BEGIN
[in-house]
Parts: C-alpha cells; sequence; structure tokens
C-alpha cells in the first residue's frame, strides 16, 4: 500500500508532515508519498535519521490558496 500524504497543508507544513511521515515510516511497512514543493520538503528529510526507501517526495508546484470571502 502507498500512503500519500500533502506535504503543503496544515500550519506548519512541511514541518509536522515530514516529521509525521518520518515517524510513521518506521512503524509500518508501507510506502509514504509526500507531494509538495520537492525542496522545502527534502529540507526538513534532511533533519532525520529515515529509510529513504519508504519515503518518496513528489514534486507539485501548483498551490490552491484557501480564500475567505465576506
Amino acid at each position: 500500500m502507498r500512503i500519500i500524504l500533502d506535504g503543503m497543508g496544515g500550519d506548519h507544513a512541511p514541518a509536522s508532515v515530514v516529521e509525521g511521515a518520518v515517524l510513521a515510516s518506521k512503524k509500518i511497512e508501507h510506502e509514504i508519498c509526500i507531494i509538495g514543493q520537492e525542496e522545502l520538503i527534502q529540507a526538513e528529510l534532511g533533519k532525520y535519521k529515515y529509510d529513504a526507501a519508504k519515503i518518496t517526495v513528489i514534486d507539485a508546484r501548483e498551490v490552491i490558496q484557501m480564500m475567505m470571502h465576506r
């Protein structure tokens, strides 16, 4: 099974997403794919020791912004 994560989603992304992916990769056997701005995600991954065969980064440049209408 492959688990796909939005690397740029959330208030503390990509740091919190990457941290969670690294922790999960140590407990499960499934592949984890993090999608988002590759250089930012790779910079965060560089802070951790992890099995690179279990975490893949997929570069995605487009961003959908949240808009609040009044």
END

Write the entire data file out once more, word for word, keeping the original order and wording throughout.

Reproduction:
[in-house]
Parts: C-alpha cells; sequence; structure tokens
C-alpha cells in the first residue's frame, strides 16, 4: 500500500508532515508519498535519521490558496 500524504497543508507544513511521515515510516511497512514543493520538503528529510526507501517526495508546484470571502 502507498500512503500519500500533502506535504503543503496544515500550519506548519512541511514541518509536522515530514516529521509525521518520518515517524510513521518506521512503524509500518508501507510506502509514504509526500507531494509538495520537492525542496522545502527534502529540507526538513534532511533533519532525520529515515529509510529513504519508504519515503518518496513528489514534486507539485501548483498551490490552491484557501480564500475567505465576506
Amino acid at each position: 500500500m502507498r500512503i500519500i500524504l500533502d506535504g503543503m497543508g496544515g500550519d506548519h507544513a512541511p514541518a509536522s508532515v515530514v516529521e509525521g511521515a518520518v515517524l510513521a515510516s518506521k512503524k509500518i511497512e508501507h510506502e509514504i508519498c509526500i507531494i509538495g514543493q520537492e525542496e522545502l520538503i527534502q529540507a526538513e528529510l534532511g533533519k532525520y535519521k529515515y529509510d529513504a526507501a519508504k519515503i518518496t517526495v513528489i514534486d507539485a508546484r501548483e498551490v490552491i490558496q484557501m480564500m475567505m470571502h465576506r
């Protein structure tokens, strides 16, 4: 099974997403794919020791912004 994560989603992304992916990769056997701005995600991954065969980064440049209408 492959688990796909939005690397740029959330208030503390990509740091919190990457941290969670690294922790999960140590407990499960499934592949984890993090999608988002590759250089930012790779910079965060560089802070951790992890099995690179279990975490893949997929570069995605487009961003959908949240808009609040009044």